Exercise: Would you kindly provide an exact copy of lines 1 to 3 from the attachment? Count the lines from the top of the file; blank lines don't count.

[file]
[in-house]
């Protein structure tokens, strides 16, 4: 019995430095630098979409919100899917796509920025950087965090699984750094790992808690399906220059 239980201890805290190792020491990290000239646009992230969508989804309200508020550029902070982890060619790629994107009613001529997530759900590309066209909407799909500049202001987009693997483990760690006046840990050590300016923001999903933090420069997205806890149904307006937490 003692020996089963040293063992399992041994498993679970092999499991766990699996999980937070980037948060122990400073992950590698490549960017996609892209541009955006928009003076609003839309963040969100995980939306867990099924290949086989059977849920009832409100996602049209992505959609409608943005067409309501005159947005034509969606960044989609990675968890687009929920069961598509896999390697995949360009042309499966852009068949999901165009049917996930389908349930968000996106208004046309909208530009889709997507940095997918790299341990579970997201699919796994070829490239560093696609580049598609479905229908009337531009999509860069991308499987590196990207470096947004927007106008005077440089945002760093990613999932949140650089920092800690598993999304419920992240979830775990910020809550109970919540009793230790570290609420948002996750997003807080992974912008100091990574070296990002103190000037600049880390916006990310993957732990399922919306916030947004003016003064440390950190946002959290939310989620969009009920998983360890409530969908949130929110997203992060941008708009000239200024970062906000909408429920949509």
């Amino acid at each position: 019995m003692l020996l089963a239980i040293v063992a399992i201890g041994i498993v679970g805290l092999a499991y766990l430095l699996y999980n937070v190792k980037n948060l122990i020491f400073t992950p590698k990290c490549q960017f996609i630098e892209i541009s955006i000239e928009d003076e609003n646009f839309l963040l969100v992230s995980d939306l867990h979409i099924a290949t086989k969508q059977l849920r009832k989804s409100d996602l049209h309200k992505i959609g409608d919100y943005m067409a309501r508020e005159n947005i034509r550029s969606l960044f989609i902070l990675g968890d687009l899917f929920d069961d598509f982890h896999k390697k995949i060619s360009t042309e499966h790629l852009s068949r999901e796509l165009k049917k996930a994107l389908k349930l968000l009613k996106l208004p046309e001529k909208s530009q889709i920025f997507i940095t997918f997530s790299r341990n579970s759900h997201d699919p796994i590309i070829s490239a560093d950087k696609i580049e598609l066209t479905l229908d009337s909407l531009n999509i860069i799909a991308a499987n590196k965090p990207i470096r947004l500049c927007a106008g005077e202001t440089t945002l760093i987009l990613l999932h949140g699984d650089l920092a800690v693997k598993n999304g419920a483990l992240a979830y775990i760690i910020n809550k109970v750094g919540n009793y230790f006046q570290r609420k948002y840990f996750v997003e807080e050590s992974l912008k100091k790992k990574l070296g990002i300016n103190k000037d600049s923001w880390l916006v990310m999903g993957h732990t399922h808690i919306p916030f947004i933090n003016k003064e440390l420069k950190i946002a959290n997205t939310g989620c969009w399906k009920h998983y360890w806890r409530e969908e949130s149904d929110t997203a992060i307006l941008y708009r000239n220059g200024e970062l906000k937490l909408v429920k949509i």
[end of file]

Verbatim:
[in-house]
């Protein structure tokens, strides 16, 4: 019995430095630098979409919100899917796509920025950087965090699984750094790992808690399906220059 239980201890805290190792020491990290000239646009992230969508989804309200508020550029902070982890060619790629994107009613001529997530759900590309066209909407799909500049202001987009693997483990760690006046840990050590300016923001999903933090420069997205806890149904307006937490 003692020996089963040293063992399992041994498993679970092999499991766990699996999980937070980037948060122990400073992950590698490549960017996609892209541009955006928009003076609003839309963040969100995980939306867990099924290949086989059977849920009832409100996602049209992505959609409608943005067409309501005159947005034509969606960044989609990675968890687009929920069961598509896999390697995949360009042309499966852009068949999901165009049917996930389908349930968000996106208004046309909208530009889709997507940095997918790299341990579970997201699919796994070829490239560093696609580049598609479905229908009337531009999509860069991308499987590196990207470096947004927007106008005077440089945002760093990613999932949140650089920092800690598993999304419920992240979830775990910020809550109970919540009793230790570290609420948002996750997003807080992974912008100091990574070296990002103190000037600049880390916006990310993957732990399922919306916030947004003016003064440390950190946002959290939310989620969009009920998983360890409530969908949130929110997203992060941008708009000239200024970062906000909408429920949509």
């Amino acid at each position: 019995m003692l020996l089963a239980i040293v063992a399992i201890g041994i498993v679970g805290l092999a499991y766990l430095l699996y999980n937070v190792k980037n948060l122990i020491f400073t992950p590698k990290c490549q960017f996609i630098e892209i541009s955006i000239e928009d003076e609003n646009f839309l963040l969100v992230s995980d939306l867990h979409i099924a290949t086989k969508q059977l849920r009832k989804s409100d996602l049209h309200k992505i959609g409608d919100y943005m067409a309501r508020e005159n947005i034509r550029s969606l960044f989609i902070l990675g968890d687009l899917f929920d069961d598509f982890h896999k390697k995949i060619s360009t042309e499966h790629l852009s068949r999901e796509l165009k049917k996930a994107l389908k349930l968000l009613k996106l208004p046309e001529k909208s530009q889709i920025f997507i940095t997918f997530s790299r341990n579970s759900h997201d699919p796994i590309i070829s490239a560093d950087k696609i580049e598609l066209t479905l229908d009337s909407l531009n999509i860069i799909a991308a499987n590196k965090p990207i470096r947004l500049c927007a106008g005077e202001t440089t945002l760093i987009l990613l999932h949140g699984d650089l920092a800690v693997k598993n999304g419920a483990l992240a979830y775990i760690i910020n809550k109970v750094g919540n009793y230790f006046q570290r609420k948002y840990f996750v997003e807080e050590s992974l912008k100091k790992k990574l070296g990002i300016n103190k000037d600049s923001w880390l916006v990310m999903g993957h732990t399922h808690i919306p916030f947004i933090n003016k003064e440390l420069k950190i946002a959290n997205t939310g989620c969009w399906k009920h998983y360890w806890r409530e969908e949130s149904d929110t997203a992060i307006l941008y708009r000239n220059g200024e970062l906000k937490l909408v429920k949509i």